NEW YORK (Reuters) – Calligraphy was invented by American calligraper Audrey Ko in 1909 and is now being revived as a way to communicate, and it is making its way back into classrooms and offices around the world, according to a Reuters investigation.

The calligraphies of the 1800s were handcrafted in the homes of people who did not know how to read, and many of them were based on hand-drawn designs.

In the 1980s, as people began to understand how to use computers, they began using the internet to connect to the work of a few artists, many of whom were not from the United States.

Today, the internet is also helping to re-create the work that was done by the original artists, using a combination of free software and other services.

Many calligrahers say the internet will one day be the key to creating a digital version of their work.

“If you want to get into the calligraphic tradition, there is no better way than to use the internet,” said Jeff Davis, who is teaching at the University of California, Santa Barbara, and was the first to use a computer to draw a calligraphical portrait.

“It’s a way of communicating and it’s a great way of learning.”

But some calligrammers say they are being overtaken by the popularity of the digital arts, including music videos and computer games.

“There is a new trend that is taking over the world right now and they want to take over the art world,” said Robert DeLong, a calligraphy historian at the College of Charleston.

“I think it’s pretty sad to see this.”

The Calligraphic Society, founded in 1986, represents thousands of calligricists and the artists who work with them.

It is funded by the American calligraphic Society, which says the group is committed to preserving the art form.

In 2015, the society adopted a resolution calling on the United Nations to protect the heritage of the arts and calligraphics.

But the calligraphists say they face threats from hackers, who break into their computers to steal their artwork and take it with them when they go abroad.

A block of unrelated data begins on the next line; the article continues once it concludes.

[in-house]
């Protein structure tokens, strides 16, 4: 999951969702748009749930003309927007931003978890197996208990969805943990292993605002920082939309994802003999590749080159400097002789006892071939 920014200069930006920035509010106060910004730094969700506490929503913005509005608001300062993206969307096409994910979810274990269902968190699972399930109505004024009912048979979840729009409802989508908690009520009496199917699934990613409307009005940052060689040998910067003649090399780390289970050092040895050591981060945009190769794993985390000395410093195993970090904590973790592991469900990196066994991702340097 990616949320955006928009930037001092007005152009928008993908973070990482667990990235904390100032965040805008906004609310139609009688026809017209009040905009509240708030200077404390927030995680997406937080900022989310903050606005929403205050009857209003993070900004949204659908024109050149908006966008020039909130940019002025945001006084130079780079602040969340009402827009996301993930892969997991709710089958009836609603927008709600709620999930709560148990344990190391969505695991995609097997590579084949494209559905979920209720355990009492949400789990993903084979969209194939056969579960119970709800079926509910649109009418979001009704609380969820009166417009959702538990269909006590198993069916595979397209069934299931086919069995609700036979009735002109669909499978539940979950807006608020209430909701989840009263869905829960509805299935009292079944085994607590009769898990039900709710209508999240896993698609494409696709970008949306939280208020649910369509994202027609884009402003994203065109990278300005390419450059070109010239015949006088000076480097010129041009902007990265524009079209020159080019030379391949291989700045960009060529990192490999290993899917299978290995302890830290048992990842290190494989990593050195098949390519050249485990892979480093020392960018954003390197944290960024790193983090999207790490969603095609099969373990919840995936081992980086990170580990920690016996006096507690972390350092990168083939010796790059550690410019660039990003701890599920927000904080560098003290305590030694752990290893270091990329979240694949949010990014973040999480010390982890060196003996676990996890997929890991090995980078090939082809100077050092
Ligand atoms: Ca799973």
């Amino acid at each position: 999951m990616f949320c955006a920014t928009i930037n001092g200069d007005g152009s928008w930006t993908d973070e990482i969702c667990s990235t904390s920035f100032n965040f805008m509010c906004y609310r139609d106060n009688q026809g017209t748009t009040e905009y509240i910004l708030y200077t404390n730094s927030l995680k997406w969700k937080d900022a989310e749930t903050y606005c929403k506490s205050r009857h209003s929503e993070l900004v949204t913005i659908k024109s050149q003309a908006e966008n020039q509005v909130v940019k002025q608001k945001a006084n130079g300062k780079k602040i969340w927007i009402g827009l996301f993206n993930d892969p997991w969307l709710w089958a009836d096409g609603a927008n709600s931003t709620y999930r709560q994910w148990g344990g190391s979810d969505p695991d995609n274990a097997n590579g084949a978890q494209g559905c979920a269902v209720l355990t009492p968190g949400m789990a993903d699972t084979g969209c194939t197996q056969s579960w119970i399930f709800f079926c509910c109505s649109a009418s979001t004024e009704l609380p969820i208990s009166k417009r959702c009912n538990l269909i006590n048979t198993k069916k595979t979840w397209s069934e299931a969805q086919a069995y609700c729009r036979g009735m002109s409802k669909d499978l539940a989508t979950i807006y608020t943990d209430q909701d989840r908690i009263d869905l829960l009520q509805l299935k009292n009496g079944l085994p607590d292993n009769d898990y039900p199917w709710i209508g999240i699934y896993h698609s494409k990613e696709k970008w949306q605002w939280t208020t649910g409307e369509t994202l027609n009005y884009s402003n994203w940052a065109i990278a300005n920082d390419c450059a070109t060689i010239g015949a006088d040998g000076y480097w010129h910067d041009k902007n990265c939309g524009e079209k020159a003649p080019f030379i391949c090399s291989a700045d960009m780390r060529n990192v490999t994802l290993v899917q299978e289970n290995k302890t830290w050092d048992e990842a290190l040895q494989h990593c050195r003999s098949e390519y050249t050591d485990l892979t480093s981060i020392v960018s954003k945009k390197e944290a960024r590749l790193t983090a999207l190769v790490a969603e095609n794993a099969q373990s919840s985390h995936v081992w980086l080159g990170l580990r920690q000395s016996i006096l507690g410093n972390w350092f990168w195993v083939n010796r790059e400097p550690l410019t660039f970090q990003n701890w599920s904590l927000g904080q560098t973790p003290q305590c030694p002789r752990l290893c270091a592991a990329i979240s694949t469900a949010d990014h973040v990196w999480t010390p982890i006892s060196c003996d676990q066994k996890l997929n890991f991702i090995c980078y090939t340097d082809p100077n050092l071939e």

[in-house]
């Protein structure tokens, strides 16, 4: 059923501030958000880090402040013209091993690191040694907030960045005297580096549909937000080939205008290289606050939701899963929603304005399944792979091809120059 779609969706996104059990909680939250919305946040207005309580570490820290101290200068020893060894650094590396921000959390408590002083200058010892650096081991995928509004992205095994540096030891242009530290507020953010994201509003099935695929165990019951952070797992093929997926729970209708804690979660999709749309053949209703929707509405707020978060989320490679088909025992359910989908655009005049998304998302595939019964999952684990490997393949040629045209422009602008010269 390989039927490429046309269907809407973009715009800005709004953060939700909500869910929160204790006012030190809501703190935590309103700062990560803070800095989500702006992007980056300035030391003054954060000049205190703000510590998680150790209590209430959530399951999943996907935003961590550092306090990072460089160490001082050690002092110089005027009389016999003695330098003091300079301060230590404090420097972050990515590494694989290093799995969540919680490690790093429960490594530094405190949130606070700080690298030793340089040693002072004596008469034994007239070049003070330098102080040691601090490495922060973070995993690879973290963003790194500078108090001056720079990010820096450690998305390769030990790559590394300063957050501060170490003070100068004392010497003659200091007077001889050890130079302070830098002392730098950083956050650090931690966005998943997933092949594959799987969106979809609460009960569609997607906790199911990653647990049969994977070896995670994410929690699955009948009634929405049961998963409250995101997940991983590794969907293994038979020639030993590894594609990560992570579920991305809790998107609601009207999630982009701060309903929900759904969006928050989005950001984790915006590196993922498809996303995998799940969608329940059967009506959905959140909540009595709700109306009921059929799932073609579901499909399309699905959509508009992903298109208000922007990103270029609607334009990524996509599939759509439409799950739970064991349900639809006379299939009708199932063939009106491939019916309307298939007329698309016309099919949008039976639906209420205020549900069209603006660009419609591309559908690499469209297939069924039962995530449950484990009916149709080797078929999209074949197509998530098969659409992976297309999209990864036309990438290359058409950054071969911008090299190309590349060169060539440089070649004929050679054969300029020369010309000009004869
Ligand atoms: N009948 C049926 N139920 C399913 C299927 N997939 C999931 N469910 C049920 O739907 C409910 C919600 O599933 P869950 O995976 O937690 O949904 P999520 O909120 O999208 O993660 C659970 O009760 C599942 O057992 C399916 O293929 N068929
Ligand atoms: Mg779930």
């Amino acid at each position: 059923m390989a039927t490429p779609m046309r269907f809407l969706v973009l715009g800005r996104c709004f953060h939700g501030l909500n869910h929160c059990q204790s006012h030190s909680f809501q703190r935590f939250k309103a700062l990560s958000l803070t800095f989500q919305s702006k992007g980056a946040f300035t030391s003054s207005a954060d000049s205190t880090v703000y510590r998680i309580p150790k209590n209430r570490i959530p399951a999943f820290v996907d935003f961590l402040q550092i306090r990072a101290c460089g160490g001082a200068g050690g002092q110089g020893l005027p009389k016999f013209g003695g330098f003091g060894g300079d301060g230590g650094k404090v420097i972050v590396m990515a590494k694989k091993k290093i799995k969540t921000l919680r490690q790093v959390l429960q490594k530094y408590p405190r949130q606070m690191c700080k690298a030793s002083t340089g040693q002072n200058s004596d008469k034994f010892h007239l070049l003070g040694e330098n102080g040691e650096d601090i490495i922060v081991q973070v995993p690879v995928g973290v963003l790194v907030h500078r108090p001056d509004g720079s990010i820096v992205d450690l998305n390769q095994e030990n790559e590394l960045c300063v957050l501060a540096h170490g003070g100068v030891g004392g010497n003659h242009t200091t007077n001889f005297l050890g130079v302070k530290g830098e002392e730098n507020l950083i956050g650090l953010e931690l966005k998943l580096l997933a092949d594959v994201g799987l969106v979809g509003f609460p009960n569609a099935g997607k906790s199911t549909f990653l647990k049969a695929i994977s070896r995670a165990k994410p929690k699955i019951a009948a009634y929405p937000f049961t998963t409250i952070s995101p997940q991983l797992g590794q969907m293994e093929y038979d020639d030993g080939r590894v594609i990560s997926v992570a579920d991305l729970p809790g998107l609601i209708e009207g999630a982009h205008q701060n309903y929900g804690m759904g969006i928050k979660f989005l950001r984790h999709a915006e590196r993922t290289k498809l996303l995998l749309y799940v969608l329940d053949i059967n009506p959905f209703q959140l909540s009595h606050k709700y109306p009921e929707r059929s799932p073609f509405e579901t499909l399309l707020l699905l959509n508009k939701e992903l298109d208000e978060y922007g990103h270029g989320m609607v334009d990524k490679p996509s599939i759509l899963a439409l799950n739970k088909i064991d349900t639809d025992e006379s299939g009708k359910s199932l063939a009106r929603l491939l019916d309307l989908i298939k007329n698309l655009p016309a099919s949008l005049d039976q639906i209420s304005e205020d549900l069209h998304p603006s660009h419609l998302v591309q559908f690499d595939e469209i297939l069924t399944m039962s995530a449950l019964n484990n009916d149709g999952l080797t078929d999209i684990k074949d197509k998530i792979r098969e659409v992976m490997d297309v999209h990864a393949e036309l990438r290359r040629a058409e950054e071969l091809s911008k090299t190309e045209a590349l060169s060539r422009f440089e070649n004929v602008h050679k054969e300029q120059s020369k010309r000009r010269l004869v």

“The calligrics we use are in the public domain and we can’t sue,” said DeLong.

“We just hope that we can be protected from them.”

“It is the art of the mind and the art that comes from within and is a work of art,” said Davis.

“There is no way that they can do that to us.”

The Society has also become an outspoken critic of the Obama administration’s decision to allow private companies to sell computer-generated graphics that are not licensed by the government.

Some calligrists say they believe the Obama Administration has gone too far and are trying to shut down the art.

“To my knowledge, they haven’t done anything about it,” said Kelly DeRosa, who also teaches at the school.

“It’s not about protecting the art or keeping it out of the hands of criminals.”

The calligerists’ calligraphial art is one of the most popular and enduring art forms on the internet.

Its popularity is partly due to the fact that it is an artistic expression of the way the human mind works.

But it has also been a target of attacks, including one in March from hackers who stole more than 30,000 calligraphymorphological paintings, including works by DeLong and Davis.

The theft came after an online forum, called a hacker collective known as Anonymous, began posting links to the stolen artworks, calling it “stolen art.”

The thieves then took credit for the artwork by posting a message saying the hackers were not responsible for the stolen work.

The artists’ groups say they have no knowledge of any of the attacks, and they have sought to protect their work from such threats by putting it on a blacklist of “pirate” or “cyber-espionage” sites.

“Our calligraphys are being stolen all over the place and the thieves are coming after us because they want us to shut up,” said Joshua Miller, who teaches at Santa Clara University.

“We can’t afford to lose any of our work.”

The artists are also concerned about the effect the theft has on the legacy of the art in general and their calligraphs in particular.

“Some of the calligs we have been doing for 40 years, they’ve been stolen and put in a bad state of preservation,” said Miller.